Who Da Man?: Black Masculinities and Sporting Cultures
Canadian Scholars' Press, 2005 - 198 עמודים
This book offers a highly original approach to Black masculinities and sport in Canada. The book will be especially exciting for those interested in decolonisation, culture, and the intersection of identity, sport, and politics. 'Who Da Man' attempts to account for the ways that Black Diasporic identifications intersect with the dominant misogyny and homophobia in contemporary men's sporting cultures. Abdel-Shehid suggests that thinking about Diaspora in the making of contemporary Black sporting cultures provides a more comprehensive framework than that which looks at sport solely within the framework of nations and nationalism. He further argues that Canadian hegemonic ideas and practices typically marginalise blackness and Black peoples. Thus, the author suggests, Black masculinities in sport are often connected to Diasporic locations. These connections can be either empowering or disempowering, requiring careful analysis to achieve full understanding of how things are being perceived, projected, and therefore implemented. 'Who Da Man' offers a feminist and queer reading of Black masculinity, and suggests that thinking about Black sporting masculinities means paying attention to the ways that these larger discourses of racism, exclusion, and Diaspora shape Black masculinities. Moreover, the book asks to what extent homophobia and misogyny within men's sporting cultures influence contemporary understandings of Black masculinity.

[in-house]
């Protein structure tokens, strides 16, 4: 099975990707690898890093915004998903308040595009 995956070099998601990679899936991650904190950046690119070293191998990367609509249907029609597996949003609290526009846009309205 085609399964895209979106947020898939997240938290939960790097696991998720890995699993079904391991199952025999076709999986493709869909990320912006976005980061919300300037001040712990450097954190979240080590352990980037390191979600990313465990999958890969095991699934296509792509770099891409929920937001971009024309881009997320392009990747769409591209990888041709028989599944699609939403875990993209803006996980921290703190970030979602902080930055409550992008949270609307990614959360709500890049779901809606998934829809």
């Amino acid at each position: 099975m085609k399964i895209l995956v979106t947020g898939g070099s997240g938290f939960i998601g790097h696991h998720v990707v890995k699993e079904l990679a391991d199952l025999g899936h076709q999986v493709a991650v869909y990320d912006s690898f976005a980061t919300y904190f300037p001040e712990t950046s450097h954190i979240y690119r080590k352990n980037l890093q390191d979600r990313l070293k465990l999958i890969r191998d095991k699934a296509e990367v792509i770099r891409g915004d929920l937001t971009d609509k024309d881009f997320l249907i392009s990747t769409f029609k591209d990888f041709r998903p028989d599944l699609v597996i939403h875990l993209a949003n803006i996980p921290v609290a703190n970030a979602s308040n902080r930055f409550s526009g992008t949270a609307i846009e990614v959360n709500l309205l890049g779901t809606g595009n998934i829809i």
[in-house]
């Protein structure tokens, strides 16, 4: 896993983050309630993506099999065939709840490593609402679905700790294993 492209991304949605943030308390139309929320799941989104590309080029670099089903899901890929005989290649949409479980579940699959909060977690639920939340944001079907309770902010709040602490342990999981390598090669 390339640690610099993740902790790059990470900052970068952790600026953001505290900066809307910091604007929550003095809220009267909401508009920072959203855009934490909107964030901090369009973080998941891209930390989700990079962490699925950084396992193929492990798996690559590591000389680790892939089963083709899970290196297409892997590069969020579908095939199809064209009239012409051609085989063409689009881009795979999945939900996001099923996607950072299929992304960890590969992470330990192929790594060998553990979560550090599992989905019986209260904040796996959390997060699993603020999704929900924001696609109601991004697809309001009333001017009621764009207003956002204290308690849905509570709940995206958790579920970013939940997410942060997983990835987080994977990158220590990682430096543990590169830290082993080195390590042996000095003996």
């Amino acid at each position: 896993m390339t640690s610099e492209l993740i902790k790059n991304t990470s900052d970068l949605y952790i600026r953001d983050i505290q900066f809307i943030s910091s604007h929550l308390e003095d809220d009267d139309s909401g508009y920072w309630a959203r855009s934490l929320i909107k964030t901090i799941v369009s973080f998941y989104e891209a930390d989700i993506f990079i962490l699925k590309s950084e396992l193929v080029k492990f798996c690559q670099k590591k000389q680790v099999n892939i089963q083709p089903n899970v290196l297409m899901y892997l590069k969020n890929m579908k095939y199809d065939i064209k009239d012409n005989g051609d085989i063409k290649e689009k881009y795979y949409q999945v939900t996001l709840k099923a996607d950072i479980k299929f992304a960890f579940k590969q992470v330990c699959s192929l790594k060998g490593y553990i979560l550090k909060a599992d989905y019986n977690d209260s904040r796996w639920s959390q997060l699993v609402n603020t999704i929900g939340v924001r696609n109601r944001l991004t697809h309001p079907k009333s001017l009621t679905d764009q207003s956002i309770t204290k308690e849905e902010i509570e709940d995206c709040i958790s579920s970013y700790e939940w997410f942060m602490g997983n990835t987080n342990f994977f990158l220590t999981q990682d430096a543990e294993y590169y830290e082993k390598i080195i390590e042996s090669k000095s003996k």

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addition American argues Bailey's basketball Ben Johnson Bhabha black athletes black Atlantic black bodies black Canadian black cultural studies black folks black male athletes black masculinity black popular culture black quarterbacks black queer theory black sporting Boundary bourgeois Boy Feminism C.L.R. James Canada Canadian nationalism Caribbean chapter context cricket crucial diaspora discourses discussion Donovan Bailey Dubin Inquiry Edwards Edwards's emphasis added example football gender Gilroy Gilroy's Globe and Mail heterosexual historical homosocial Hoop Dreams hypermasculine immigrants Isiah Thomas Jamaican James's Johnson kind of blackness Kordell Stewart labour linking Manichean masculinity and sport Million Man March Moreover movement narratives nation-state Nike Olympic overdetermined play players political positive images quarterbacks queer theory questions race racialized racism Raptor Morality read black representations sexuality social spectacle sporting cultures stacking steroid suggests tion Toronto Star track and field United version of black words writing young black